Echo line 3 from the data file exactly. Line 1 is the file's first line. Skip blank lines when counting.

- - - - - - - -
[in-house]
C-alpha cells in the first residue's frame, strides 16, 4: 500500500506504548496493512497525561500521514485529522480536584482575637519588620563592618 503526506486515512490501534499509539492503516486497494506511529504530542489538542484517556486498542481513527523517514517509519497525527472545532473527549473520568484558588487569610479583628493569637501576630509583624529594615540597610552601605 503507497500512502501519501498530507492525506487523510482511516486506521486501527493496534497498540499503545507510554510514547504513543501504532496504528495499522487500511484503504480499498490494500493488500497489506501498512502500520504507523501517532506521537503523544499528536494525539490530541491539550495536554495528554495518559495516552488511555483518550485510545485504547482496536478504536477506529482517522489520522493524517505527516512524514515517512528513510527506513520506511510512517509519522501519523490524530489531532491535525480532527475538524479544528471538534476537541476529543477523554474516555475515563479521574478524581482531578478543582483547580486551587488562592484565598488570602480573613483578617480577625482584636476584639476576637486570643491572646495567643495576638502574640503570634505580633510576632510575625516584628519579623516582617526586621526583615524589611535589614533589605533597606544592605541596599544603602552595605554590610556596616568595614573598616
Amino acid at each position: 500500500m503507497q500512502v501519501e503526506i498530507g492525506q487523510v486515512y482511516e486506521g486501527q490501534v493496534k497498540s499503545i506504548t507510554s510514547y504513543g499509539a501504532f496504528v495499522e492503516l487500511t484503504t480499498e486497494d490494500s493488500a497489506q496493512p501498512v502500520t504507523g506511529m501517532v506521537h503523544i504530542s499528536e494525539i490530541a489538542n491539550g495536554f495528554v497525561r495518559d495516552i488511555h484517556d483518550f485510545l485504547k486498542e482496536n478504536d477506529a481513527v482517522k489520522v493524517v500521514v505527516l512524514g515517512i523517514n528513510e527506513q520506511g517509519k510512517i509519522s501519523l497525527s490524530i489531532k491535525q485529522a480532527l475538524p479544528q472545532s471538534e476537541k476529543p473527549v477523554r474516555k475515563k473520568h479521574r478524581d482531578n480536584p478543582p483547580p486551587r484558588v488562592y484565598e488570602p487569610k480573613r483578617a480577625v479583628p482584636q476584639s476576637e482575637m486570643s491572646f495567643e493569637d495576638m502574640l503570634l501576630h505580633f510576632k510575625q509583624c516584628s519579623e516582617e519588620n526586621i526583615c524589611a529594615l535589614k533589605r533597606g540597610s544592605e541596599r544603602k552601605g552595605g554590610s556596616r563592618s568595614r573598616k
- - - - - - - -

Amino acid at each position: 500500500m503507497q500512502v501519501e503526506i498530507g492525506q487523510v486515512y482511516e486506521g486501527q490501534v493496534k497498540s499503545i506504548t507510554s510514547y504513543g499509539a501504532f496504528v495499522e492503516l487500511t484503504t480499498e486497494d490494500s493488500a497489506q496493512p501498512v502500520t504507523g506511529m501517532v506521537h503523544i504530542s499528536e494525539i490530541a489538542n491539550g495536554f495528554v497525561r495518559d495516552i488511555h484517556d483518550f485510545l485504547k486498542e482496536n478504536d477506529a481513527v482517522k489520522v493524517v500521514v505527516l512524514g515517512i523517514n528513510e527506513q520506511g517509519k510512517i509519522s501519523l497525527s490524530i489531532k491535525q485529522a480532527l475538524p479544528q472545532s471538534e476537541k476529543p473527549v477523554r474516555k475515563k473520568h479521574r478524581d482531578n480536584p478543582p483547580p486551587r484558588v488562592y484565598e488570602p487569610k480573613r483578617a480577625v479583628p482584636q476584639s476576637e482575637m486570643s491572646f495567643e493569637d495576638m502574640l503570634l501576630h505580633f510576632k510575625q509583624c516584628s519579623e516582617e519588620n526586621i526583615c524589611a529594615l535589614k533589605r533597606g540597610s544592605e541596599r544603602k552601605g552595605g554590610s556596616r563592618s568595614r573598616k